That was his wife Mary, who he married a year later in 1950. They were together for 63 years until her death in 2013.

“Before we were married Mary worked in the First National Bank in South Norwalk. She was in charge of the ‘back room’ where the statements were written by hand,” he said. “I said to her, ‘you don’t need to work anymore.’” She stayed for two weeks to help figure out the interest on peoples’ savings account and then she left. “She took care of me and my father,” Offinger said.

Mary did more than that. She raised her children. She volunteered at the Wilton Congregational Church, working on the committee that formed Ogden House. She also was the tomato sorter at the family farm, wiping, cleaning and sorting the tomatoes after they were picked, getting them ready for retail and wholesale. She also did all the freezing of vegetables.

“Mary worked so hard,” Offinger recalled. He said he asked Dr. Norman Boas “what can I do for Mary?” He suggested traveling and that led to years of globe-trotting that took them to all seven continents.

Of their trip to Antarctica, he recalled they left from the tip of South America, taking a Russian vessel across the Drake Passage. “We left around bedtime and it was calm in the river. But then we woke up and boy, we were in the Drake Passage with 20-foot waves. We got pitched around. Soon as we got over that area, it calmed down and we had a good time. … We’d go ashore and walk amongst the penguins.”

Another trip found them riding elephants from India to Tibet, as well as journeys to Egypt and Australia.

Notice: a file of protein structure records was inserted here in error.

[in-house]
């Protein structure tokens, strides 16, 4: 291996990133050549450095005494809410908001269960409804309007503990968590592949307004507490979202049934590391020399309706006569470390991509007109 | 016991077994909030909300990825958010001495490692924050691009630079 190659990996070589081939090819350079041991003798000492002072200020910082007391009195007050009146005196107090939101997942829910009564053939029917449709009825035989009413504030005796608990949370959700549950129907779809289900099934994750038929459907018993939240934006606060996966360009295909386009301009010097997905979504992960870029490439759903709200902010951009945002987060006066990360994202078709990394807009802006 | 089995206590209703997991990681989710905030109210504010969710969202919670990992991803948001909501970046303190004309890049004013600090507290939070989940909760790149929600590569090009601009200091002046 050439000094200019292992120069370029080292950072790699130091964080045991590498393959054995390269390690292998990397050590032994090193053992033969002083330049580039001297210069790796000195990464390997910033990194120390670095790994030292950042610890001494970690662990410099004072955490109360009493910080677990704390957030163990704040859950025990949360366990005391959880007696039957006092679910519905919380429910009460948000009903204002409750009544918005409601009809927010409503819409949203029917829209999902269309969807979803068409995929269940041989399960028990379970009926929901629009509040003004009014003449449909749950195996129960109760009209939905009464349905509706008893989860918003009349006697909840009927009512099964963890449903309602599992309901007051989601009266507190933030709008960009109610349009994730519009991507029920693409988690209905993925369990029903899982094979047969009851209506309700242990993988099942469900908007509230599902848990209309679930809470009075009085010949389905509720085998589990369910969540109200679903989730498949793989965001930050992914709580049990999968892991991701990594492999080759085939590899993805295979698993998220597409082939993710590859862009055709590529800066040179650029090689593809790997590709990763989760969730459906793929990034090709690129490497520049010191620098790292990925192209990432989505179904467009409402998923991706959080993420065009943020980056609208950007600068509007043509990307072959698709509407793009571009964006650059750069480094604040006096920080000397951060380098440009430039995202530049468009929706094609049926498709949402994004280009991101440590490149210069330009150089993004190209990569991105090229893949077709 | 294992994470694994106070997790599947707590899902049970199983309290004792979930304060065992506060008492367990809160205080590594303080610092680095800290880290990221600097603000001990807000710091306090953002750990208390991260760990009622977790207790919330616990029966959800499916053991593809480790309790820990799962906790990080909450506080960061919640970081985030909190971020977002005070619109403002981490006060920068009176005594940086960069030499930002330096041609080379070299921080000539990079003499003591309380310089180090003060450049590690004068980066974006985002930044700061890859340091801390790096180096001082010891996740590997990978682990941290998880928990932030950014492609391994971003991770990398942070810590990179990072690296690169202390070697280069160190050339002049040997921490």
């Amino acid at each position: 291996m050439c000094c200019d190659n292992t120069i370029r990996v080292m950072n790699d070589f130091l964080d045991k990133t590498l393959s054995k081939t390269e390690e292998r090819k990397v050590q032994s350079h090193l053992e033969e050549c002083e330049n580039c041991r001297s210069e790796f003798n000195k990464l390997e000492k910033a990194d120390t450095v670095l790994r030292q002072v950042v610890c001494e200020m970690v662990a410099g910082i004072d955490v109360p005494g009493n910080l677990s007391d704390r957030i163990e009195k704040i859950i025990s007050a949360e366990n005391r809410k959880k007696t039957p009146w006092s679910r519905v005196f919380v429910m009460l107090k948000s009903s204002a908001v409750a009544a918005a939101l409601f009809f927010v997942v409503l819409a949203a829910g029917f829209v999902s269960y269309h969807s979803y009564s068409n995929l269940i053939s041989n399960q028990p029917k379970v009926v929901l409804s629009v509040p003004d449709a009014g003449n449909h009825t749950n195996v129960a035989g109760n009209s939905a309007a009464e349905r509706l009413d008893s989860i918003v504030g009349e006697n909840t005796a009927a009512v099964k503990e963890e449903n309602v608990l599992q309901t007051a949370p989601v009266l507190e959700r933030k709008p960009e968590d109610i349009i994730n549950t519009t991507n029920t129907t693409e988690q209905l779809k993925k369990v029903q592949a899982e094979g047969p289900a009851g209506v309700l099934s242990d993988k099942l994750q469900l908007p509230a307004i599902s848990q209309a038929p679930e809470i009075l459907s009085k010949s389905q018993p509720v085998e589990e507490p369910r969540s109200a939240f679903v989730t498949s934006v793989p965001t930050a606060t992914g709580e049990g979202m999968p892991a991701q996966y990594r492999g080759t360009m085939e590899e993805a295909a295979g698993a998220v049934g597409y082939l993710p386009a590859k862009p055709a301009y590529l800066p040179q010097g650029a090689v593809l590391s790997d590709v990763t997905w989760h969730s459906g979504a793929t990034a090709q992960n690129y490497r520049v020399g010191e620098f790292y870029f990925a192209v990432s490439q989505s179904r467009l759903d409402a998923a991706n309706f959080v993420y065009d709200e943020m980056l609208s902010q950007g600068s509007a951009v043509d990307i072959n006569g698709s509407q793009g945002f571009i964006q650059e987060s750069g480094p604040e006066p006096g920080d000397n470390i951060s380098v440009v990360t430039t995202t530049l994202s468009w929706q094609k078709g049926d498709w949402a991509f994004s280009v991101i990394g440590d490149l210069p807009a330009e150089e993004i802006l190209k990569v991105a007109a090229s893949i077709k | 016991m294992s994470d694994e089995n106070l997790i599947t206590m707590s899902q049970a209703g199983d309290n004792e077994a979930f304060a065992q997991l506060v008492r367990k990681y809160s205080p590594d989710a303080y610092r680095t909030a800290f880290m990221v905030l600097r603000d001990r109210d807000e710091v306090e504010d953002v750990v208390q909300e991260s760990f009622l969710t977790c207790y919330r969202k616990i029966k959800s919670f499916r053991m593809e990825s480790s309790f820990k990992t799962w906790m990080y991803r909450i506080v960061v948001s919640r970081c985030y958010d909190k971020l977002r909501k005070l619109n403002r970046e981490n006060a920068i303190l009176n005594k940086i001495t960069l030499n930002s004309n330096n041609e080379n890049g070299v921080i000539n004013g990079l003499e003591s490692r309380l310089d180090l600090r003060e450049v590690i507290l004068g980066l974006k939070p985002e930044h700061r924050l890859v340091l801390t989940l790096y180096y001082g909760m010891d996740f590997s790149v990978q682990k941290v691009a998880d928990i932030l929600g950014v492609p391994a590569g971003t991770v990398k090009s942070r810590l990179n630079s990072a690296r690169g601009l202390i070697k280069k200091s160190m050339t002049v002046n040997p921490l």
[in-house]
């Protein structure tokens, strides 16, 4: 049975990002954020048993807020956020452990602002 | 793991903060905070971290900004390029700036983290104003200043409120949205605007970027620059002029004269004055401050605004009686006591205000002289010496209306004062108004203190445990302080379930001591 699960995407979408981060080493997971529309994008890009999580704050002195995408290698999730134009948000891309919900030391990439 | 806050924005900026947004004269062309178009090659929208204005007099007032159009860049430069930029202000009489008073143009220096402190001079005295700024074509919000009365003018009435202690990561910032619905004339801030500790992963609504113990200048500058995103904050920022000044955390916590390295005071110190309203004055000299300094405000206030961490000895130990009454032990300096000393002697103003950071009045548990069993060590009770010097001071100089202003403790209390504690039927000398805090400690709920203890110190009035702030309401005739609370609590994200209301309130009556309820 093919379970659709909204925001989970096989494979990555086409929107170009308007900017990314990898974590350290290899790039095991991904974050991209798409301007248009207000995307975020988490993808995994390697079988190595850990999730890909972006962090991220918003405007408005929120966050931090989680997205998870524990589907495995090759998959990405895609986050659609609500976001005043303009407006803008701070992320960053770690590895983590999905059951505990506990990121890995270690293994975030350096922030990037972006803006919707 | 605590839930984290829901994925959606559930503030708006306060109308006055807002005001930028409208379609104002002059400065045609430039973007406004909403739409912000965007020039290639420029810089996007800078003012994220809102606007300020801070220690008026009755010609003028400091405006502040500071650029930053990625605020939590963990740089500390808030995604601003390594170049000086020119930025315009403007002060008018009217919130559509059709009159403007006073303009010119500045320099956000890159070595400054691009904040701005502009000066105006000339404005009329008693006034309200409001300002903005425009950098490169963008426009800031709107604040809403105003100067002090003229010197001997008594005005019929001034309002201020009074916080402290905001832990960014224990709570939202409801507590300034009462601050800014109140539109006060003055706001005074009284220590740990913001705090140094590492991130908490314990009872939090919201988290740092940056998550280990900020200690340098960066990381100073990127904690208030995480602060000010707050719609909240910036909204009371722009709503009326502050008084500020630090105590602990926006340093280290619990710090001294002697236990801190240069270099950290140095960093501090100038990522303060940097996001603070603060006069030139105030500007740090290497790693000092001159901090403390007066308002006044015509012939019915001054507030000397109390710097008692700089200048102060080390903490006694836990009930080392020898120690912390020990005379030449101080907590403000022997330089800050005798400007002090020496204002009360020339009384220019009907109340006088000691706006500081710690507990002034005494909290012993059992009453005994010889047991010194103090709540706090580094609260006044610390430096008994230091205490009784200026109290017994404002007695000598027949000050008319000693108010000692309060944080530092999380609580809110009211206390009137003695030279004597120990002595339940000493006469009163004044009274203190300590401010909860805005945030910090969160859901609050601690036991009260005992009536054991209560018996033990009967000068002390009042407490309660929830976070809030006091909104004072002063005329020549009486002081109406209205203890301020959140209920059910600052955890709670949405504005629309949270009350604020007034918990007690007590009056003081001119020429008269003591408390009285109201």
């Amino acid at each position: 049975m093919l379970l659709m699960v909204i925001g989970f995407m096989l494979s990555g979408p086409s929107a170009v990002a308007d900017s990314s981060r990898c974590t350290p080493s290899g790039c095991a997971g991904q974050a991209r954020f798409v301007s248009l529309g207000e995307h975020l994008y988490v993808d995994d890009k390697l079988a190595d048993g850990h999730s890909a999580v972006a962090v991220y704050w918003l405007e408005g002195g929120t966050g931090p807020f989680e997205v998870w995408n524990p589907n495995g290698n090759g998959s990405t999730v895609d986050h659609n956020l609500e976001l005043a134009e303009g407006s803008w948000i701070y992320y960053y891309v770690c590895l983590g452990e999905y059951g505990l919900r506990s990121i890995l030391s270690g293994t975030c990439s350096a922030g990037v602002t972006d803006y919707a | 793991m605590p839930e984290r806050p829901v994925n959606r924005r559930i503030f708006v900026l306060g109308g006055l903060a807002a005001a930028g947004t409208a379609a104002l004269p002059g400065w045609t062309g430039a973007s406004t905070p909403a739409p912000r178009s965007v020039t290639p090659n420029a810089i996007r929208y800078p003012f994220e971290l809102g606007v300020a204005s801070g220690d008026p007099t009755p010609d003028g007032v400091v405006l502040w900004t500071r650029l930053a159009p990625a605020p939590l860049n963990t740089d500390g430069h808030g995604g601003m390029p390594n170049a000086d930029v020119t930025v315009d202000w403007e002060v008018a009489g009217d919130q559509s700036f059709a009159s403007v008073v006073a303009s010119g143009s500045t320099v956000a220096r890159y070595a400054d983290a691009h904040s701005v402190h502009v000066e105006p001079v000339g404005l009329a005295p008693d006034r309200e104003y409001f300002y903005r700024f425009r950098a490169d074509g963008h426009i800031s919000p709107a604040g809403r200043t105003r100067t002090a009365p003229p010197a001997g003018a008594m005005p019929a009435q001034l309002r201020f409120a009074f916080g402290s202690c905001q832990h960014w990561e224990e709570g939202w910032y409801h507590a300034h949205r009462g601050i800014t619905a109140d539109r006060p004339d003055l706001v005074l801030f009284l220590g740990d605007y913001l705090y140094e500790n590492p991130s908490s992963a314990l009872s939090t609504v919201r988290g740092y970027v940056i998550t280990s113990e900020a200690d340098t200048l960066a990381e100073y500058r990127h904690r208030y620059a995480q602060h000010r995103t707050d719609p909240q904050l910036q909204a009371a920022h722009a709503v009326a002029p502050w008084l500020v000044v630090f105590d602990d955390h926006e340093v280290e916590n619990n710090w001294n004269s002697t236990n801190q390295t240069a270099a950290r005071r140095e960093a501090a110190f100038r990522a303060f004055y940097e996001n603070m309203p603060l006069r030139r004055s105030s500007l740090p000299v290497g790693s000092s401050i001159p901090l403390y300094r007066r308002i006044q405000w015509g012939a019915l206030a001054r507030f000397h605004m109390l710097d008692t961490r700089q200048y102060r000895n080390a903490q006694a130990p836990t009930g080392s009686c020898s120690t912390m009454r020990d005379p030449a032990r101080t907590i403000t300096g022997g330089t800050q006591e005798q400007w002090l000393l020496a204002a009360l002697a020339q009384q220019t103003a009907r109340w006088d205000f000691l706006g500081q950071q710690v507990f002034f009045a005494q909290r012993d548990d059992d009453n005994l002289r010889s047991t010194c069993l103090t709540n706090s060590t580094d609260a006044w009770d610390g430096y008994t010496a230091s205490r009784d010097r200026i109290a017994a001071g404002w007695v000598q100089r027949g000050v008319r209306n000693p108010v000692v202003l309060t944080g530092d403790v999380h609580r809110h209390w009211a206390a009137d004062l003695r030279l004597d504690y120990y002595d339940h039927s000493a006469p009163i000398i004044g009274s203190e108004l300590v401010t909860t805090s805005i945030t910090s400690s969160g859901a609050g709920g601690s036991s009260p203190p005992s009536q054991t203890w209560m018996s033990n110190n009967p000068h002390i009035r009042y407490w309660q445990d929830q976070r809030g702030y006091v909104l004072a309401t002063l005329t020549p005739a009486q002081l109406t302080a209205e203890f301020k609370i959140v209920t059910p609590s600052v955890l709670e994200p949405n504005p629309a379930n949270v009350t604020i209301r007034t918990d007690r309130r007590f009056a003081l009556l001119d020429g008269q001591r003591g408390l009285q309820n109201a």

Closer to home, Offinger enjoyed sailing his catboat on Long Island Sound. Asked what he fished for, he said, “we had flounders, plenty of them in the Sound. Today, people go out and get one or two.” He also had 12 lobster traps.


“My brother started the farm,” Offinger explained. “He was like a father to me. He kept a garden but then after I got a little older, my brother located an old Model T Ford. There were a lot around at the time and people were graduating them. I had a garden and I had this one Ford that I made into a little pickup. I would go down with produce I’d raised to pick up a little change.”

Today, the farm continues with five of 18 acres under cultivation focusing on corn and small vegetables including tomatoes, string beans, broccoli, kale, lettuce, cabbage, spinach and rhubarb as well as cut flowers — peonies and zinnias.

Offinger, who still walks almost a mile every day, remains actively involved with gardening by starting all the seed in the house and preparing peony stems for sale when they are in bloom in late May and early June.

He said he wasn’t going to say which tomato variety is his favorite, but then he relented and said “it’s called Jet Star. It’s thin-skinned, very flavorful, but you can’t get it in stores because you can’t ship it.”

In addition to helping out at the farm, Offinger is an active reader of The New York Times and The Economist, and made sure to schedule his newspaper interview after his Sunday news shows.

Asked for the secret of his longevity, Offinger did not hesitate. “No alcohol, no smoking and have a wonderful, wonderful marriage.”